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Deer Creek kids learn all about the American flag

King City Lions hand out flags to first-graders every year


by: BARBARA SHERMAN - PATRIOTIC AND PROUD - Students in Tammy Estrada's first-grade class proudly hold the flags they have just received as King City Lions Janie Berry of Newberg and Rupert Fixott of the Highlands place flags in stands before handing them out to the rest of the class.Several members of the King City Lions Club descended on Deer Creek Elementary on Feb. 28 to hand out American flags to all the first-graders, which is an annual event.

The event was originally scheduled for earlier in the month, but a mid-winter snow storm caused schools to be closed on the day of the original presentation, so it was rescheduled, and the kids were more anxious than ever for the Lions to arrive.

Each student got his or her own flag plus a wooden stand to hold it and a pamphlet that explained the history of the American flag.

"The flag you receive today, although small in size, is as valuable as the largest flag ever made," the pamphlet stated. "Take the flag home with you. It is your flag. Put it where you can look at it every day. Be happy and proud that you have your own flag."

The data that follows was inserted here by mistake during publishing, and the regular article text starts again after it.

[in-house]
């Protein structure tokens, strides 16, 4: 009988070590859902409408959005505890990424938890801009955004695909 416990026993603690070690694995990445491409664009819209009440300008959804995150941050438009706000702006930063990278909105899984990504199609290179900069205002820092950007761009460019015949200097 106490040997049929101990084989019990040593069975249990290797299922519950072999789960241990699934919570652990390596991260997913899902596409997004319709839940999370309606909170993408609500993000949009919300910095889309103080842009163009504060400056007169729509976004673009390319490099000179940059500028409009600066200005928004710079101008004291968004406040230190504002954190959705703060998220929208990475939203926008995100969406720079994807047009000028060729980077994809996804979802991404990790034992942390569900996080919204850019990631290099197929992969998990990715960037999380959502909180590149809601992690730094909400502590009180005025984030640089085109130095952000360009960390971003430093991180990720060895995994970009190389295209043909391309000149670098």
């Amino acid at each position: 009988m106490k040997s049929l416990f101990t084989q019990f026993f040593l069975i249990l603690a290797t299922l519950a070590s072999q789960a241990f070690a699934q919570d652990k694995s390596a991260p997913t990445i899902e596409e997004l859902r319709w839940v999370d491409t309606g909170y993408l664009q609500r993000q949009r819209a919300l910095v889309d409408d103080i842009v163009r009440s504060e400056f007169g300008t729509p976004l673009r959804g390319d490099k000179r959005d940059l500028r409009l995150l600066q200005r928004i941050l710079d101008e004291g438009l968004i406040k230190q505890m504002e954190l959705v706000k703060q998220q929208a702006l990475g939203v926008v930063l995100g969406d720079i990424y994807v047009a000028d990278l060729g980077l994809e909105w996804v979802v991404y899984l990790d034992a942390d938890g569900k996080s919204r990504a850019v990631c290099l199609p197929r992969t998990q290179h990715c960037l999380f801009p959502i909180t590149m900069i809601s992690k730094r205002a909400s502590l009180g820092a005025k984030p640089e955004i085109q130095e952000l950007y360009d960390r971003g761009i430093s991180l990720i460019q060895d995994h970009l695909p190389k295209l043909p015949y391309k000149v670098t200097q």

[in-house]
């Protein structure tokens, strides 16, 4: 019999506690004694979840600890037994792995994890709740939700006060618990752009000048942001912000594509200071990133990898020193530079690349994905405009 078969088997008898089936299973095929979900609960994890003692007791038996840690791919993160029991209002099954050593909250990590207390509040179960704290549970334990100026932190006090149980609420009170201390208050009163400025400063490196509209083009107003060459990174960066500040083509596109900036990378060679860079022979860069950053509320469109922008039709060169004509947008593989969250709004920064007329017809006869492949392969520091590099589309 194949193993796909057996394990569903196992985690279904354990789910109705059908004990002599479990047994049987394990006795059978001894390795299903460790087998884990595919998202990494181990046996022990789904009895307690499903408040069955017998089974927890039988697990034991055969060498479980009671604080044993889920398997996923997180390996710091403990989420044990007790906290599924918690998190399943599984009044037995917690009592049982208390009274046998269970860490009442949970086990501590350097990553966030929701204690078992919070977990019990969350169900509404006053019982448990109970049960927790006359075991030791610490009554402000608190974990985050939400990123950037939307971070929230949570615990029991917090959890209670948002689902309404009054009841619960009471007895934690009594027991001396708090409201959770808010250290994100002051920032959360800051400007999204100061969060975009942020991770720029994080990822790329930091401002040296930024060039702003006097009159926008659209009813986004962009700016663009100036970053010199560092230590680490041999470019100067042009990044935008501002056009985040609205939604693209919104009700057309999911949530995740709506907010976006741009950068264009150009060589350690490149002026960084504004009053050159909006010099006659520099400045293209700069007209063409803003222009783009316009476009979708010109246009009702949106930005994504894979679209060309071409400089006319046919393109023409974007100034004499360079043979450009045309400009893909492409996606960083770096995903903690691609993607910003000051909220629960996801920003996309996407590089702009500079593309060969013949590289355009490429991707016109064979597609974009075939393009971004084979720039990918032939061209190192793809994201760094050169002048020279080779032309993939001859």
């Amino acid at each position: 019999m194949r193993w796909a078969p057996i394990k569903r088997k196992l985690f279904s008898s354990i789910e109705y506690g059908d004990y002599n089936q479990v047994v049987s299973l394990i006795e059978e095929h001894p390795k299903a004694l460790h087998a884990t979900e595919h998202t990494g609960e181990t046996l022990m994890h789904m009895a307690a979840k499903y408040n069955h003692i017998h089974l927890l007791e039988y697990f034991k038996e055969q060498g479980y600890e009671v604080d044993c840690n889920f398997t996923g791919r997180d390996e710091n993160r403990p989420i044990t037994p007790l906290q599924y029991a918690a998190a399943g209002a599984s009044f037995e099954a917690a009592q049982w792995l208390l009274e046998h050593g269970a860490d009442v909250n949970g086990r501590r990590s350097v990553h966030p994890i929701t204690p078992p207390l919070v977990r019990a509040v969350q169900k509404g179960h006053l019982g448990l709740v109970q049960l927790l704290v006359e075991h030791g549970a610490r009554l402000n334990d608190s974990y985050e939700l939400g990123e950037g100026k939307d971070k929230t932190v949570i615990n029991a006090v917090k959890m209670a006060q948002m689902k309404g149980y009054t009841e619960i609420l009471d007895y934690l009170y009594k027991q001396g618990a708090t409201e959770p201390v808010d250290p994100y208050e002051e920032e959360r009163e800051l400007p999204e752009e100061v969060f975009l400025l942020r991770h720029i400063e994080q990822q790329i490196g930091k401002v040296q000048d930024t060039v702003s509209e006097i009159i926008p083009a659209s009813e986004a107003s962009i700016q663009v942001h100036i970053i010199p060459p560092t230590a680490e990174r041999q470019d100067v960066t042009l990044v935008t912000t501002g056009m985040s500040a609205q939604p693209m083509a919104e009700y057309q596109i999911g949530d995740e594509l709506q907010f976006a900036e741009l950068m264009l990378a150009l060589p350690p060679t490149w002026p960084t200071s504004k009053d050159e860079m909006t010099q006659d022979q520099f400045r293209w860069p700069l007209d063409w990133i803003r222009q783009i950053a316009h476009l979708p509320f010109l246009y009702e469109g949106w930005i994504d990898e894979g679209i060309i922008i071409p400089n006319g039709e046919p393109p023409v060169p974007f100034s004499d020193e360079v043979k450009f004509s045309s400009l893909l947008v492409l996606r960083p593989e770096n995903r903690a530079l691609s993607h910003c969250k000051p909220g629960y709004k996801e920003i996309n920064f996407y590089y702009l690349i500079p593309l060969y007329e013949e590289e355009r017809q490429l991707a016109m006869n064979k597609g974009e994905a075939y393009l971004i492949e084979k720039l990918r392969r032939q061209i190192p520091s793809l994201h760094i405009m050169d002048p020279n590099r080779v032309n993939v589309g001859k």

The pamphlet also provided facts about the flag, including its three distinctive colors: red is for courage, white is for liberty, and blue is for loyalty. The flag has seven red and six white stripes, which stand for the original 13 colonies.

The blue field with 50 stars is called "The Union" and stands for the union of 50 states.

From sunrise to sunset in Washington, D.C., the flag flies over the White House when the President is there, but it is not raised when the President is not there.

The pamphlet also tells the history of the flag, noting that at the start of the Revolutionary War, Americans fought under many different flags. After the Declaration of Independence on July 4, 1776, the Continental Congress chose a flag similar to the current one but with only 13 stars.

In 1795, Congress added two stripes and two stars to the flag but in 1818 returned to the original 13 stripes, adding more stars as new states became part of the United States.

In Tammy Estrada's class, the first-graders recited the Pledge of Allegiance and sang "The Star-Spangled Banner" for the Lions members in their room before the flags were handed out.